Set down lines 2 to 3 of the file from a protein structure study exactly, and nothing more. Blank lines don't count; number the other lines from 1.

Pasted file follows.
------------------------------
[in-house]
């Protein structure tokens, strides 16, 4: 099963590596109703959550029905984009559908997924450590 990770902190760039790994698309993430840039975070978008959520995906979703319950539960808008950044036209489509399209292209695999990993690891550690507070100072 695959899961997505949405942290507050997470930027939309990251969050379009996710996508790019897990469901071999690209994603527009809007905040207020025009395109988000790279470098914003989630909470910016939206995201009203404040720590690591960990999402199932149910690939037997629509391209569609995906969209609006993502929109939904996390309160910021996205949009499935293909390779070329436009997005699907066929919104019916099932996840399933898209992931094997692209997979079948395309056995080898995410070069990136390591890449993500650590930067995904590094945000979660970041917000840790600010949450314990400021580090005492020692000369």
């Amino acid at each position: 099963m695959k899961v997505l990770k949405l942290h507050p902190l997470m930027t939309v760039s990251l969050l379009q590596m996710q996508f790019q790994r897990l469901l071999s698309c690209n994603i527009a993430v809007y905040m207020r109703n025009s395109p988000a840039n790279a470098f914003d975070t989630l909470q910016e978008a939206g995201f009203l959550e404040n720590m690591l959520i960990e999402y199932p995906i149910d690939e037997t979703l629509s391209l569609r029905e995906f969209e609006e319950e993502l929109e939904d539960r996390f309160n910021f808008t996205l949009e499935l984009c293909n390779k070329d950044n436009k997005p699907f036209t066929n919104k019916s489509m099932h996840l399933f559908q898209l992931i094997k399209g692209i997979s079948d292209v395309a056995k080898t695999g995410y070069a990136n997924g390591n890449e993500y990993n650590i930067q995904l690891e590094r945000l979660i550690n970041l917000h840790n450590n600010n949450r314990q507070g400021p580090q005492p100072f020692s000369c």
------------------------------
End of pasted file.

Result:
């Protein structure tokens, strides 16, 4: 099963590596109703959550029905984009559908997924450590 990770902190760039790994698309993430840039975070978008959520995906979703319950539960808008950044036209489509399209292209695999990993690891550690507070100072 695959899961997505949405942290507050997470930027939309990251969050379009996710996508790019897990469901071999690209994603527009809007905040207020025009395109988000790279470098914003989630909470910016939206995201009203404040720590690591960990999402199932149910690939037997629509391209569609995906969209609006993502929109939904996390309160910021996205949009499935293909390779070329436009997005699907066929919104019916099932996840399933898209992931094997692209997979079948395309056995080898995410070069990136390591890449993500650590930067995904590094945000979660970041917000840790600010949450314990400021580090005492020692000369």
């Amino acid at each position: 099963m695959k899961v997505l990770k949405l942290h507050p902190l997470m930027t939309v760039s990251l969050l379009q590596m996710q996508f790019q790994r897990l469901l071999s698309c690209n994603i527009a993430v809007y905040m207020r109703n025009s395109p988000a840039n790279a470098f914003d975070t989630l909470q910016e978008a939206g995201f009203l959550e404040n720590m690591l959520i960990e999402y199932p995906i149910d690939e037997t979703l629509s391209l569609r029905e995906f969209e609006e319950e993502l929109e939904d539960r996390f309160n910021f808008t996205l949009e499935l984009c293909n390779k070329d950044n436009k997005p699907f036209t066929n919104k019916s489509m099932h996840l399933f559908q898209l992931i094997k399209g692209i997979s079948d292209v395309a056995k080898t695999g995410y070069a990136n997924g390591n890449e993500y990993n650590i930067q995904l690891e590094r945000l979660i550690n970041l917000h840790n450590n600010n949450r314990q507070g400021p580090q005492p100072f020692s000369c």